"It is written."
The first recorded words of Jesus' after His baptism reflect a principle we will see over and over in His ministry. He didn't come on His own agenda. He consistently reflected the heart and will of His Father.
This principle is key to understanding Jesus' ministry - but also to understanding our own. For ultimately, our goal should be the same as His: to follow where God is working, do what He is doing, and say what He is saying.
In the context of the temptations of Jesus in this chapter, these words speak of the sufficiency of God. "It is written" is in the perfect tense, meaning, "It has been written and stands written." In every case, what God said was sufficient for what Jesus faced. It was more than enough.
That's been a principle I've been (re)learning lately. I've recently faced the reality that we live in a "never enough" society. Many businesses run around the clock; the Internet has made it easily possible for ministry to do the same. It seems that from the world's perspective, no matter how much we pour out there is always the possibility for more. Most employers will not question you for working through lunches or after hours - in fact, to get ahead it's frequently expected. As a wealthy man once said when asked "How much money is enough?" - "Just a little bit more." We so easily buy into that mindset.
And yet I can't find anywhere in Scripture that testifies to the "never enough" mindset reflecting God's heart. In fact, quite the opposite - whenever God is behind something, it is always more than enough. Think with me of a few examples: Manna in the wilderness. Loaves and fishes for a crowd of thousands. 12 men chosen to "turn the world upside down". In every case, more than enough. In fact, the only time I see Him expect more is when He asks us to give Him more of ourselves - in that case, He wants ALL of us. And even that is for our good - so He can fill us with His Holy Spirit which equips us to pour out His love in our world.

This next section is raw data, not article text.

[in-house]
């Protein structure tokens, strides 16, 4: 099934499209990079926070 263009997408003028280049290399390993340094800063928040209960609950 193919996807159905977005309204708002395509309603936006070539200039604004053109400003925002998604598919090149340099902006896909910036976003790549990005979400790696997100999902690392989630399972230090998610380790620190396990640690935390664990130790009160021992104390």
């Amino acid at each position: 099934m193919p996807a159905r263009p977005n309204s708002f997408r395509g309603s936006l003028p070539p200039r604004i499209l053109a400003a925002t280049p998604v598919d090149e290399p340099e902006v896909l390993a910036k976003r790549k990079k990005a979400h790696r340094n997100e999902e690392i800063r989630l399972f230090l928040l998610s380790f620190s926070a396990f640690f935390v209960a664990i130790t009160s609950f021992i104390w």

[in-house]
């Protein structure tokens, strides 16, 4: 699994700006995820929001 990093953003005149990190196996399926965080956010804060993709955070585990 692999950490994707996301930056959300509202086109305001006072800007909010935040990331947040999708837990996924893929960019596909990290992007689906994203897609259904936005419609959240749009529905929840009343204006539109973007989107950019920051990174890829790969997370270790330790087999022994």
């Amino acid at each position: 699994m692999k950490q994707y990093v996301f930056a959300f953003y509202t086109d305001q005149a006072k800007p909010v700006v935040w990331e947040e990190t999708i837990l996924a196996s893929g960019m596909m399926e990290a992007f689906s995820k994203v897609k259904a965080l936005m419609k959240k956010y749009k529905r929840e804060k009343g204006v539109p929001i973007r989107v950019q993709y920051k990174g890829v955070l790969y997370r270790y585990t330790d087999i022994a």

"Never enough" thinking is not of God. Even when applied to "religion", its source is the world, the flesh, even satan. But when God is behind something - even natural things - it is always more than enough. The Spirit-filled life equips us for more than enough for the temptations, the trials, and the opportunities to serve that we face every day. Like Jesus, we can hold onto the truths that are written, and know that the same God who was sufficient for Jesus is more than enough for us.
Ultimately, that's the lesson for me in Jesus' temptations. The author of Hebrews says that His temptations should encourage us to draw near to God (Hebrews 4:15-16). Similarly, as we share in His sufferings we gain an authenticity in our ability to comfort others (2 Corinthians 1:3-4). In the midst of it all, His Word will be more than enough for us. HE will be more than enough.
Just as Jesus left the time of temptation with intentionality and purpose - bringing light into great darkness by His presence; calling the disciples to follow Him; and holistically ministering to the physical and spiritual needs around Him - so our awareness that all God gives us is more than enough should lead us to look outward. For God doesn't ask us to solve all the problems of the world. He just asks us to yield to Him, so He can fill us with His Holy Spirit, become more than enough for all our spiritual and physical and emotional and relational needs, and with the overflow, bless a needy world, one person at a time.